Acceptable Public Behavior

  • Very friendly and open culture
  • “G’day!” the informal “Hello!” is overuse by tourists.
  • They expect one’s work to speak for itself, so they are not impressed with your position, title, or status.
  • They are not impressed with the latest status symbol in material objects that announce how important you think you are.

Business Attire

  • Men wear a conservative dark business suit and tie.  But different clothing styles may be used depending on the industry, the location of the meeting, the nature of the discussion (it is alright to ask questions about appropriate dress)
  • Women may wear a dress, or skirt and blouse, for business.
  • Informal clothing is appropriate when not attending business functions.  Casual pants are fine for both men and women.
  • Women who wear red suits can be considered aggressive
  • Women are perceived as more professional if they wear light make up/ cosmetics
  • It is better to over dress than to under dress. Even if you are not as well off as someone else, you are expected to dress similar to them.
  • Men are expected to shave each day and keep their beard, moustache, nose, eyebrows and ear hairs neatly trimmed.

Conversations and Networking

  • English is the spoken language.
  • Shake hands when meeting and when leaving.
  • Although uncommon, some women may greet each other with a kiss on the cheek.
  • Exchanging business chards is common among professional workers.
  • They are open and friendly, but directness and brevity are valued
  • Opinions are respected, and opinionated discussions are entertaining.
  • Be an active listener, and ask if you do not understand something in the conversation.
  • Do not hype yourself, your company or your information.
  • Men should not become physically demonstrative with another man, or wink at a woman.
  • Sightseeing and sports are good conversational topics.
  • Being punctual is critical.
  • Maintain good eye contact during meetings and conversations.
  • A single, male passenger using a taxi should sit in the front seat.
  • Gift giving is not a common practice in business.
  • You may bring a small gift of chocolate, wine or flowers if invited to someone’s home.

Meetings, Presentations, and Negotiation Tactics

  • First names are used almost all the time
  • People talk slower or faster depending where they are from
  • Conversation is hard to understand as words are often ‘cut off’ before the end and they tend to run together
  • Appointment times can be delayed-many people obtain a mobile phone number and ring before the allotted time to say that they have been delayed and will be there soon
  • You are expected to look people in the eye during business meetings
  • You can take notes on paper during a meeting
  • You should turn off your mobile phone during a meeting as soon as all guests have arrived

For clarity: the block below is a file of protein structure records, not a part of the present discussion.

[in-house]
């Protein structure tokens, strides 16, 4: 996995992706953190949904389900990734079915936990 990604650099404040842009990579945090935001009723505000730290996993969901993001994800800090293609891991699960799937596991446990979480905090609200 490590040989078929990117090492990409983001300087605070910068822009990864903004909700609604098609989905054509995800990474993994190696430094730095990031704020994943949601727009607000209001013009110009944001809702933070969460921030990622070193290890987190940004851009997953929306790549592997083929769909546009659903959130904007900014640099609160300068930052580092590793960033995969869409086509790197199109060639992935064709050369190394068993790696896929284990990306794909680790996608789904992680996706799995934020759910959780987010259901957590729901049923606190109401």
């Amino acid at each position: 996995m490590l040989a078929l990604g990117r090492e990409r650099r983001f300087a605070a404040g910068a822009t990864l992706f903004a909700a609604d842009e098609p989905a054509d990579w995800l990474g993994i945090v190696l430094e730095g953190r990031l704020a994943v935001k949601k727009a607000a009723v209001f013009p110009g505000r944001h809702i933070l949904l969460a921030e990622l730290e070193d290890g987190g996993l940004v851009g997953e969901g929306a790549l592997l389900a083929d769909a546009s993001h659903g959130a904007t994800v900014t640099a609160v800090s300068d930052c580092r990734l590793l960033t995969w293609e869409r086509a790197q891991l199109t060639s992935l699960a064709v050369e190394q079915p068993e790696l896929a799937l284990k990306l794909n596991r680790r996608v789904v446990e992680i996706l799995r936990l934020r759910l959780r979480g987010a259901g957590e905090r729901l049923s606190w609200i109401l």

• Not everyone feels comfortable shaking a woman’s hand…so be ready to offer it but not feel as if you must shake everyone’s hand
  • Men are expected to shake hands firmly but not hard
  • Smiling and looking at the person’s face is encouraged on greeting and it is appropriate to say hello and introduce yourself.
  • It is best to start asking questions then the other person will reciprocate.
  • Personal information can be discussed – but only reveal what you are happy to have passed on to someone else.
  • Do not try to discuss topics you are not familiar with.  Pretending to know a lot about something when you have just read some basic information is not a good idea, international guests that do this are often ridiculed

Dinner Etiquette

  • Afternoon tea is about 4:00pm.
  • Tea is between 6-8:00pm and is an evening meal.
  • Supper is a late night light meal or snack.
  • When paying for a round of drinks, do not pick up the tab out of turn, and make sure to pay when it is you turn.
  • If you have invited someone out for lunch or coffee be prepared to pay unless agreed otherwise. A tip is not always required.



  • It is a good idea, particularly if you are male, to have a major sporting team that you barrack for (either Australian Rules Football or Rugby) – preferably one based in the location where you are living (barracking for the Sydney Swans in Melbourne doesn’t always go down too well!)
  • Be familiar with basic popular culture – it is important to be aware of general topics of discussion and have viewed at least one episode of regularly discussed television programs
  • Only make promises that you intend to keep.
  • Should you approach a line, go to the end and wait your turn.
  • Do not litter


A summary of this information can be found at Executive Planet.
For more information go to: